and Southeast Asia several "Papuan" families of the central and eastern Malay Archipelago: languages of Halmahera, East Timor, and the extinct Tambora of Sumbawa. Numerous additional families are spoken in Indonesian New Guinea, but this lies outside the scope of an article on Asian languages.

Creoles and pidgins[edit] Main articles: Creole languages
Creole languages
and Pidgin language The eponymous pidgin ("business") language developed with European trade in China. Of the many creoles to have developed, the most spoken today are Chavacano, a Spanish-based creole
Spanish-based creole
of the Philippines, and various Malay-based creoles such as Manado Malay influenced by Portuguese. A very well-known Portuguese-based creole is the Kristang, which is spoken in Malacca, a city-state in Malaysia. Sign languages[edit] Main articles: Sign language
Sign language
and List of sign languages § Asia/Pacific A number of sign languages are spoken throughout Asia. These include the Japanese Sign Language
Language
family, Chinese Sign Language, Indo-Pakistani Sign Language, as well as a number of small indigenous sign languages of countries such as Nepal, Thailand, and Vietnam. Many official sign languages are part of the French Sign Language
Language
family. Official languages[edit] Main article: List of official languages by state Asia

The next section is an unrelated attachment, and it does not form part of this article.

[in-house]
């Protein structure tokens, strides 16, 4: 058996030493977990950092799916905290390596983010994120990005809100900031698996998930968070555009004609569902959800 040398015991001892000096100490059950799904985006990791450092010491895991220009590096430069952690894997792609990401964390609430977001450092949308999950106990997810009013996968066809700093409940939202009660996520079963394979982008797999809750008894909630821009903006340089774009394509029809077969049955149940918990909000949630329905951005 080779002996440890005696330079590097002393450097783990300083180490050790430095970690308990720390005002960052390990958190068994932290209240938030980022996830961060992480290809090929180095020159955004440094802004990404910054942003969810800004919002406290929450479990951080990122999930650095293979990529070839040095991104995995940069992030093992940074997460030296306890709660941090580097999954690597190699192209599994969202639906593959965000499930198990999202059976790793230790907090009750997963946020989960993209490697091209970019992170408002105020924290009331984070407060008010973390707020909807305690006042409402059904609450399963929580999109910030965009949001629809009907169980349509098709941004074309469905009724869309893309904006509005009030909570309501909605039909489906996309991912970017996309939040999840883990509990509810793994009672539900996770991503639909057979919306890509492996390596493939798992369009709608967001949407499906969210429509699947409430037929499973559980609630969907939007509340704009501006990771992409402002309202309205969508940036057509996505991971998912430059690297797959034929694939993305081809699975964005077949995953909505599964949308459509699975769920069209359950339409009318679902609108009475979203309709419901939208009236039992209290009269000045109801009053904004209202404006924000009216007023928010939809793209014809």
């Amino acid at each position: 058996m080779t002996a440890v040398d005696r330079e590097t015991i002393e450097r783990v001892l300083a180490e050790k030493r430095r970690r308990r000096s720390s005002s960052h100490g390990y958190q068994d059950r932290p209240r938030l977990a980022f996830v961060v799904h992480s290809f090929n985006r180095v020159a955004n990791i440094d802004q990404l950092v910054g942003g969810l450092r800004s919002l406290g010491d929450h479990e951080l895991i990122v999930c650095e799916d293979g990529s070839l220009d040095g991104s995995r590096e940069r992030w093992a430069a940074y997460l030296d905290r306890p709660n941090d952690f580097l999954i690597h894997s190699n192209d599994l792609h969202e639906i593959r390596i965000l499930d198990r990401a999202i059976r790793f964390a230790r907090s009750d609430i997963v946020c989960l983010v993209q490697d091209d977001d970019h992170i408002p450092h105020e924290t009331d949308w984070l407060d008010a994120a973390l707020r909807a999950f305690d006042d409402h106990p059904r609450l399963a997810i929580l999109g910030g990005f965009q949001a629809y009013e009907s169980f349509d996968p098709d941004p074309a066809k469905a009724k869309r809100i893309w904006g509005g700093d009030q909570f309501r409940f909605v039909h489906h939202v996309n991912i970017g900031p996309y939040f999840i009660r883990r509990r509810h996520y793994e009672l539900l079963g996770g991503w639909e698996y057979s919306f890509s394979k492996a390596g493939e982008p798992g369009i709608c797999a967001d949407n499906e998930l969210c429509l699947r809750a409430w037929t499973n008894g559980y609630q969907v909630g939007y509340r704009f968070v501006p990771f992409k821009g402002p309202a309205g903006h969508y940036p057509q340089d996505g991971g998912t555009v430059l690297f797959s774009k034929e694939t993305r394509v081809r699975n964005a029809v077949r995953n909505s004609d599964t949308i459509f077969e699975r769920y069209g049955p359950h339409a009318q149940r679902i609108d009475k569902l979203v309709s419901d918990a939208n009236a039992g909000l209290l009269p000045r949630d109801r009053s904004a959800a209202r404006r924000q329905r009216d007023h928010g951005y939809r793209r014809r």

Asia
and Europe are the only two continents where most countries use native languages as their official languages, though English is also widespread.

Language Native name Speakers Language
Language
Family Official Status in a Country Official Status in a Region

Abkhaz Aԥсшәа 240,000 Northwest Caucasian  Abkhazia  Georgia

Arabic العَرَبِيَّة 230,000,000 Afro-Asiatic  Qatar,  Jordan,  Saudi Arabia,  Iraq,  Yemen,  Kuwait,  Bahrain,  Syria,  Palestine,  Lebanon,  Oman,  UAE,  Israel

Armenian հայերեն 5,902,970 Indo-European  Armenia,  Nagorno-Karabakh

Assamese অসমীয়া 15,000,000 Indo-European

  India
India
(in Assam)

Azerbaijani Azərbaycanca 37,324,060 Turkic  Azerbaijan  Iran

Bangla বাংলা 230,000,000 Indo-European  Bangladesh   India
India
(in West Bengal, Tripura, Assam, Andaman and Nicobar islands and Jharkhand)

Bodo Boro 1,984,569 Sino-Tibetan

  India
India
(in Bodoland)

Burmese မြန်မာစာ 33,000,000 Sino-Tibetan  Myanmar

Cantonese 廣東話/广东话 7,877,900 Sino-Tibetan

 Hong Kong,  Macau

Chinese 普通話/普通话,國語/国语,華語/华语

Sino-Tibetan  China,  Taiwan,  Singapore

Dari دری 19,600,000 Indo-European  Afghanistan

Dhivehi ދިވެހި 400,000 Indo-European  Maldives

Dzongkha རྫོང་ཁ་ 600,000 Sino-Tibetan  Bhutan

English English 301,625,412 Indo-European  Philippines,  Singapore,  India,  Pakistan   Hong Kong
Hong Kong
(China)

Filipino Wikang Filipino 90,000,000 Austronesian  Philippines

Formosan

171,855 Austronesian  Taiwan

Georgian ქართული 4,200,000 Kartvelian  Georgia

Gujarati ગુજરાતી 50,000,000 Indo-European

  India
India
(in Gujarat, Daman and Diu
Daman and Diu
and Dadra and Nagar Haveli)

Hakka 臺灣客家語 2,370,000 Sino-Tibetan  Taiwan

Hebrew עברית 7,000,000 Afro-Asiatic  Israel

Hindi हिन्दी 550,000,000 Indo-European  India

Indonesian Bahasa Indonesia 240,000,000 Austronesian  Indonesia   East Timor
East Timor
(as a working language)

Japanese 日本語 120,000,000 Japonic  Japan

Kannada ಕನ್ನಡ 51,000,000 Dravidian

  India
India
(in Karnataka)

Karen ကညီကျိး 6,000,000 Sino-Tibetan

  Myanmar
Myanmar
(in Kayin State)

Kazakh Қазақша 18,000,000 Turkic  Kazakhstan